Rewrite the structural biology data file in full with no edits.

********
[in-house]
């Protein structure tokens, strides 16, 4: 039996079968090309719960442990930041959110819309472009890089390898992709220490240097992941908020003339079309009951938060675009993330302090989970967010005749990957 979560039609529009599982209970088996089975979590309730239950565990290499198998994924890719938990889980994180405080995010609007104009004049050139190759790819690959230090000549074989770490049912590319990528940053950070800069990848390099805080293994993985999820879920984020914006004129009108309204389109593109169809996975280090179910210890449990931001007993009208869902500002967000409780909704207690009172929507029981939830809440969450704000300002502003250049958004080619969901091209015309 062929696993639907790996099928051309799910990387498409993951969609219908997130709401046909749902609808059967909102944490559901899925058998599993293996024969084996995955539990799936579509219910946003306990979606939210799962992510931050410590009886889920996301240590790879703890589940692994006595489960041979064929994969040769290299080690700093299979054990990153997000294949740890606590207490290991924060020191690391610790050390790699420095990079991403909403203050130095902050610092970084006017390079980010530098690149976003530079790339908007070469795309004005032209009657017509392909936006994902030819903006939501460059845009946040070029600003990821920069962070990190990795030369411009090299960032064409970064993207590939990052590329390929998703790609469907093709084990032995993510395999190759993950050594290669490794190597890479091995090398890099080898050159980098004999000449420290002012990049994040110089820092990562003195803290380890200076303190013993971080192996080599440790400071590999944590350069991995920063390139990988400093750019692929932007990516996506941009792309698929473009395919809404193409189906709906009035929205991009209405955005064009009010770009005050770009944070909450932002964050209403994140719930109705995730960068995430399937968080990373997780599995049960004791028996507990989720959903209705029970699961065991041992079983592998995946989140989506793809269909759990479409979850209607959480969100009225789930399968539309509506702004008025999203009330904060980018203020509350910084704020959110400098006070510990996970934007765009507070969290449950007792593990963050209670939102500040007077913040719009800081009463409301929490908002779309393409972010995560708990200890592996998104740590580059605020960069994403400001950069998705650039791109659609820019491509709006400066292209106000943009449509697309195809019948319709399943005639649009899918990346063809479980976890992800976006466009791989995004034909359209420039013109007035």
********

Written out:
[in-house]
């Protein structure tokens, strides 16, 4: 039996079968090309719960442990930041959110819309472009890089390898992709220490240097992941908020003339079309009951938060675009993330302090989970967010005749990957 979560039609529009599982209970088996089975979590309730239950565990290499198998994924890719938990889980994180405080995010609007104009004049050139190759790819690959230090000549074989770490049912590319990528940053950070800069990848390099805080293994993985999820879920984020914006004129009108309204389109593109169809996975280090179910210890449990931001007993009208869902500002967000409780909704207690009172929507029981939830809440969450704000300002502003250049958004080619969901091209015309 062929696993639907790996099928051309799910990387498409993951969609219908997130709401046909749902609808059967909102944490559901899925058998599993293996024969084996995955539990799936579509219910946003306990979606939210799962992510931050410590009886889920996301240590790879703890589940692994006595489960041979064929994969040769290299080690700093299979054990990153997000294949740890606590207490290991924060020191690391610790050390790699420095990079991403909403203050130095902050610092970084006017390079980010530098690149976003530079790339908007070469795309004005032209009657017509392909936006994902030819903006939501460059845009946040070029600003990821920069962070990190990795030369411009090299960032064409970064993207590939990052590329390929998703790609469907093709084990032995993510395999190759993950050594290669490794190597890479091995090398890099080898050159980098004999000449420290002012990049994040110089820092990562003195803290380890200076303190013993971080192996080599440790400071590999944590350069991995920063390139990988400093750019692929932007990516996506941009792309698929473009395919809404193409189906709906009035929205991009209405955005064009009010770009005050770009944070909450932002964050209403994140719930109705995730960068995430399937968080990373997780599995049960004791028996507990989720959903209705029970699961065991041992079983592998995946989140989506793809269909759990479409979850209607959480969100009225789930399968539309509506702004008025999203009330904060980018203020509350910084704020959110400098006070510990996970934007765009507070969290449950007792593990963050209670939102500040007077913040719009800081009463409301929490908002779309393409972010995560708990200890592996998104740590580059605020960069994403400001950069998705650039791109659609820019491509709006400066292209106000943009449509697309195809019948319709399943005639649009899918990346063809479980976890992800976006466009791989995004034909359209420039013109007035």